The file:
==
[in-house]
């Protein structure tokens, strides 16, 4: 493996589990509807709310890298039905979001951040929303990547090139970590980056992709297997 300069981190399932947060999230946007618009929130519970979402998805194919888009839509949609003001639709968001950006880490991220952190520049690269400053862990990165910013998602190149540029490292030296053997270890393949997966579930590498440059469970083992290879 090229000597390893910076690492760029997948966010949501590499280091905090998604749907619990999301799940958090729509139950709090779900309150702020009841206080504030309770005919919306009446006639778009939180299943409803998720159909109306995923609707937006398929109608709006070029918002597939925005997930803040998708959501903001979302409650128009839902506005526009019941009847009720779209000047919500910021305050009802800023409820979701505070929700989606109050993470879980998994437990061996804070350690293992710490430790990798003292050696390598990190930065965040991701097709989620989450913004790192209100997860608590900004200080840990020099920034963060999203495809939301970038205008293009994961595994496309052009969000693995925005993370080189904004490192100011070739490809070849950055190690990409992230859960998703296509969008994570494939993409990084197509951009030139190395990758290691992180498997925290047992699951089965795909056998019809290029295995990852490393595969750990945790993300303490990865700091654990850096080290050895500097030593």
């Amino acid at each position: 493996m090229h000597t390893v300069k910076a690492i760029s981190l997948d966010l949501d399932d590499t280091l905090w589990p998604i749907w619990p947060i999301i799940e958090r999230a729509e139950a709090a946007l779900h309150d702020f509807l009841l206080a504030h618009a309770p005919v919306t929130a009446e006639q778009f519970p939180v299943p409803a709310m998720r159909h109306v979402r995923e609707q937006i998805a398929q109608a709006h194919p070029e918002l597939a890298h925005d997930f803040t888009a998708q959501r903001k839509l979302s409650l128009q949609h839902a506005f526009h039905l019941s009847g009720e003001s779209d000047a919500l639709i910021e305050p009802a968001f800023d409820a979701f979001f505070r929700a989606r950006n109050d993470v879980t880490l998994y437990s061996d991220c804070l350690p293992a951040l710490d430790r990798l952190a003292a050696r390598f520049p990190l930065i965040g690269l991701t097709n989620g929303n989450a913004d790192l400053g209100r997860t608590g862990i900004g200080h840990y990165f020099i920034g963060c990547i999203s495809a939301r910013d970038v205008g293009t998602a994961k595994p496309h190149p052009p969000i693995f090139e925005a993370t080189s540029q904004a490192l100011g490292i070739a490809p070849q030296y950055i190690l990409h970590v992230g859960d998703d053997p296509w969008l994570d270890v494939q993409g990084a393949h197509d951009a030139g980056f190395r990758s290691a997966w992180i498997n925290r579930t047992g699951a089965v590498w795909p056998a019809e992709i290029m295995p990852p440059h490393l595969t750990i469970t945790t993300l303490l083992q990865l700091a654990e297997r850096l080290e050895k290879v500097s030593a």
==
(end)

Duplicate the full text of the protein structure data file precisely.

[in-house]
């Protein structure tokens, strides 16, 4: 493996589990509807709310890298039905979001951040929303990547090139970590980056992709297997 300069981190399932947060999230946007618009929130519970979402998805194919888009839509949609003001639709968001950006880490991220952190520049690269400053862990990165910013998602190149540029490292030296053997270890393949997966579930590498440059469970083992290879 090229000597390893910076690492760029997948966010949501590499280091905090998604749907619990999301799940958090729509139950709090779900309150702020009841206080504030309770005919919306009446006639778009939180299943409803998720159909109306995923609707937006398929109608709006070029918002597939925005997930803040998708959501903001979302409650128009839902506005526009019941009847009720779209000047919500910021305050009802800023409820979701505070929700989606109050993470879980998994437990061996804070350690293992710490430790990798003292050696390598990190930065965040991701097709989620989450913004790192209100997860608590900004200080840990020099920034963060999203495809939301970038205008293009994961595994496309052009969000693995925005993370080189904004490192100011070739490809070849950055190690990409992230859960998703296509969008994570494939993409990084197509951009030139190395990758290691992180498997925290047992699951089965795909056998019809290029295995990852490393595969750990945790993300303490990865700091654990850096080290050895500097030593």
């Amino acid at each position: 493996m090229h000597t390893v300069k910076a690492i760029s981190l997948d966010l949501d399932d590499t280091l905090w589990p998604i749907w619990p947060i999301i799940e958090r999230a729509e139950a709090a946007l779900h309150d702020f509807l009841l206080a504030h618009a309770p005919v919306t929130a009446e006639q778009f519970p939180v299943p409803a709310m998720r159909h109306v979402r995923e609707q937006i998805a398929q109608a709006h194919p070029e918002l597939a890298h925005d997930f803040t888009a998708q959501r903001k839509l979302s409650l128009q949609h839902a506005f526009h039905l019941s009847g009720e003001s779209d000047a919500l639709i910021e305050p009802a968001f800023d409820a979701f979001f505070r929700a989606r950006n109050d993470v879980t880490l998994y437990s061996d991220c804070l350690p293992a951040l710490d430790r990798l952190a003292a050696r390598f520049p990190l930065i965040g690269l991701t097709n989620g929303n989450a913004d790192l400053g209100r997860t608590g862990i900004g200080h840990y990165f020099i920034g963060c990547i999203s495809a939301r910013d970038v205008g293009t998602a994961k595994p496309h190149p052009p969000i693995f090139e925005a993370t080189s540029q904004a490192l100011g490292i070739a490809p070849q030296y950055i190690l990409h970590v992230g859960d998703d053997p296509w969008l994570d270890v494939q993409g990084a393949h197509d951009a030139g980056f190395r990758s290691a997966w992180i498997n925290r579930t047992g699951a089965v590498w795909p056998a019809e992709i290029m295995p990852p440059h490393l595969t750990i469970t945790t993300l303490l083992q990865l700091a654990e297997r850096l080290e050895k290879v500097s030593a």